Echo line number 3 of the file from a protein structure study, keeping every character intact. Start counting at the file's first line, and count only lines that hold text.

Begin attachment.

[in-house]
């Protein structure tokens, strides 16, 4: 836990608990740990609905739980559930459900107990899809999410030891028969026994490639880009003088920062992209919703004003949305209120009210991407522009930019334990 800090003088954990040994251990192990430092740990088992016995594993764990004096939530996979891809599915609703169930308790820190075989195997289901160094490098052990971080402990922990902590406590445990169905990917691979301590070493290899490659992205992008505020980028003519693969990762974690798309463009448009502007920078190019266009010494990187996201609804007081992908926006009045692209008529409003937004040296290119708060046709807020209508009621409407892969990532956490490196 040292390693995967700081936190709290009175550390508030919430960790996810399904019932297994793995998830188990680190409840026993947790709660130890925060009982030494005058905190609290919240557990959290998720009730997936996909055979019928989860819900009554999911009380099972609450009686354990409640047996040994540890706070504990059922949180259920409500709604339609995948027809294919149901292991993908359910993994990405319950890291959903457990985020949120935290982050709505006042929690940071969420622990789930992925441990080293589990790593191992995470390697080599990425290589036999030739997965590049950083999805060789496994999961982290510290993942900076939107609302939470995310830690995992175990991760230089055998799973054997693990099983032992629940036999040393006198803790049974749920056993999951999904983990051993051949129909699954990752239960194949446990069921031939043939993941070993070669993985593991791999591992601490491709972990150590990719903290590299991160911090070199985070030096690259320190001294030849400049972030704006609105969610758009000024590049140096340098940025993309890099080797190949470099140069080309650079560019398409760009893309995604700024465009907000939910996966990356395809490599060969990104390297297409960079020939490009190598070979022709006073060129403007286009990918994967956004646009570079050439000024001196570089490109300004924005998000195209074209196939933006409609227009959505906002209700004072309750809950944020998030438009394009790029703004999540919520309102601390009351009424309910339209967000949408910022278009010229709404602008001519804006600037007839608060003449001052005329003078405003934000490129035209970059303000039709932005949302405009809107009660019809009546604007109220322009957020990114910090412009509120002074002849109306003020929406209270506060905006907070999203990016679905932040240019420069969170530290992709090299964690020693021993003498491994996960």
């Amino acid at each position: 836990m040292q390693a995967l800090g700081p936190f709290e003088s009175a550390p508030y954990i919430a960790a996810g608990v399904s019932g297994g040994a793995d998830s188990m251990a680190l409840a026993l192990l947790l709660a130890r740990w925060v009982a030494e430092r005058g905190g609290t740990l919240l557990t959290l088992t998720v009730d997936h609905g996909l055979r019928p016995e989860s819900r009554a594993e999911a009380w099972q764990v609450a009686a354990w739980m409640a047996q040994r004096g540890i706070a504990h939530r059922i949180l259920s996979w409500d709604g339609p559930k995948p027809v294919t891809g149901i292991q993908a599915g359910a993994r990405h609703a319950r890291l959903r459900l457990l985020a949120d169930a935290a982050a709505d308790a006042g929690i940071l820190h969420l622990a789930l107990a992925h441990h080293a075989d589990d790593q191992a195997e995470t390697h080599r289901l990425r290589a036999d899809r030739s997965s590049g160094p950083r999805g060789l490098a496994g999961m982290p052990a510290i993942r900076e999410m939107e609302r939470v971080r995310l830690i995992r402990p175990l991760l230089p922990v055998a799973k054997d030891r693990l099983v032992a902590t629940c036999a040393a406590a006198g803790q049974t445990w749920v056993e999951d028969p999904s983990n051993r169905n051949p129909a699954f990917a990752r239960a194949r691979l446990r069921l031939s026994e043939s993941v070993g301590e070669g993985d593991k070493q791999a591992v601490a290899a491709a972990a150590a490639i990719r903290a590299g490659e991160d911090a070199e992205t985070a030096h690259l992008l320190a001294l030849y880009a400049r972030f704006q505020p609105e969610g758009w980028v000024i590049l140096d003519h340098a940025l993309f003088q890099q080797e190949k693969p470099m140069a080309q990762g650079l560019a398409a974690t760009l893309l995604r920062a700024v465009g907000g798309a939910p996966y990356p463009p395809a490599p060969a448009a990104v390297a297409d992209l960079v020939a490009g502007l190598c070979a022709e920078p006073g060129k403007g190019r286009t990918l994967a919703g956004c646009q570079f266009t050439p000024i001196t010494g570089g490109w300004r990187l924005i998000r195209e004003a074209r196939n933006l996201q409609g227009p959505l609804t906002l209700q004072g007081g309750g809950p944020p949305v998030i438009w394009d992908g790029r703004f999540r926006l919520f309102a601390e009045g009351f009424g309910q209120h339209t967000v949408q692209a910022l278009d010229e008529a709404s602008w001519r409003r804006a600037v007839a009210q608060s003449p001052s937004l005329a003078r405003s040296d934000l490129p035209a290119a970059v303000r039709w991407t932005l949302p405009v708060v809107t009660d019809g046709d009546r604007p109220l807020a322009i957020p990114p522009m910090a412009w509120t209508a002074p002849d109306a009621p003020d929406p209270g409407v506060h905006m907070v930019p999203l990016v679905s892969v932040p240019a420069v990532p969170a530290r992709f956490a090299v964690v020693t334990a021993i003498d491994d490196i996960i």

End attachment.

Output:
């Amino acid at each position: 836990m040292q390693a995967l800090g700081p936190f709290e003088s009175a550390p508030y954990i919430a960790a996810g608990v399904s019932g297994g040994a793995d998830s188990m251990a680190l409840a026993l192990l947790l709660a130890r740990w925060v009982a030494e430092r005058g905190g609290t740990l919240l557990t959290l088992t998720v009730d997936h609905g996909l055979r019928p016995e989860s819900r009554a594993e999911a009380w099972q764990v609450a009686a354990w739980m409640a047996q040994r004096g540890i706070a504990h939530r059922i949180l259920s996979w409500d709604g339609p559930k995948p027809v294919t891809g149901i292991q993908a599915g359910a993994r990405h609703a319950r890291l959903r459900l457990l985020a949120d169930a935290a982050a709505d308790a006042g929690i940071l820190h969420l622990a789930l107990a992925h441990h080293a075989d589990d790593q191992a195997e995470t390697h080599r289901l990425r290589a036999d899809r030739s997965s590049g160094p950083r999805g060789l490098a496994g999961m982290p052990a510290i993942r900076e999410m939107e609302r939470v971080r995310l830690i995992r402990p175990l991760l230089p922990v055998a799973k054997d030891r693990l099983v032992a902590t629940c036999a040393a406590a006198g803790q049974t445990w749920v056993e999951d028969p999904s983990n051993r169905n051949p129909a699954f990917a990752r239960a194949r691979l446990r069921l031939s026994e043939s993941v070993g301590e070669g993985d593991k070493q791999a591992v601490a290899a491709a972990a150590a490639i990719r903290a590299g490659e991160d911090a070199e992205t985070a030096h690259l992008l320190a001294l030849y880009a400049r972030f704006q505020p609105e969610g758009w980028v000024i590049l140096d003519h340098a940025l993309f003088q890099q080797e190949k693969p470099m140069a080309q990762g650079l560019a398409a974690t760009l893309l995604r920062a700024v465009g907000g798309a939910p996966y990356p463009p395809a490599p060969a448009a990104v390297a297409d992209l960079v020939a490009g502007l190598c070979a022709e920078p006073g060129k403007g190019r286009t990918l994967a919703g956004c646009q570079f266009t050439p000024i001196t010494g570089g490109w300004r990187l924005i998000r195209e004003a074209r196939n933006l996201q409609g227009p959505l609804t906002l209700q004072g007081g309750g809950p944020p949305v998030i438009w394009d992908g790029r703004f999540r926006l919520f309102a601390e009045g009351f009424g309910q209120h339209t967000v949408q692209a910022l278009d010229e008529a709404s602008w001519r409003r804006a600037v007839a009210q608060s003449p001052s937004l005329a003078r405003s040296d934000l490129p035209a290119a970059v303000r039709w991407t932005l949302p405009v708060v809107t009660d019809g046709d009546r604007p109220l807020a322009i957020p990114p522009m910090a412009w509120t209508a002074p002849d109306a009621p003020d929406p209270g409407v506060h905006m907070v930019p999203l990016v679905s892969v932040p240019a420069v990532p969170a530290r992709f956490a090299v964690v020693t334990a021993i003498d491994d490196i996960i």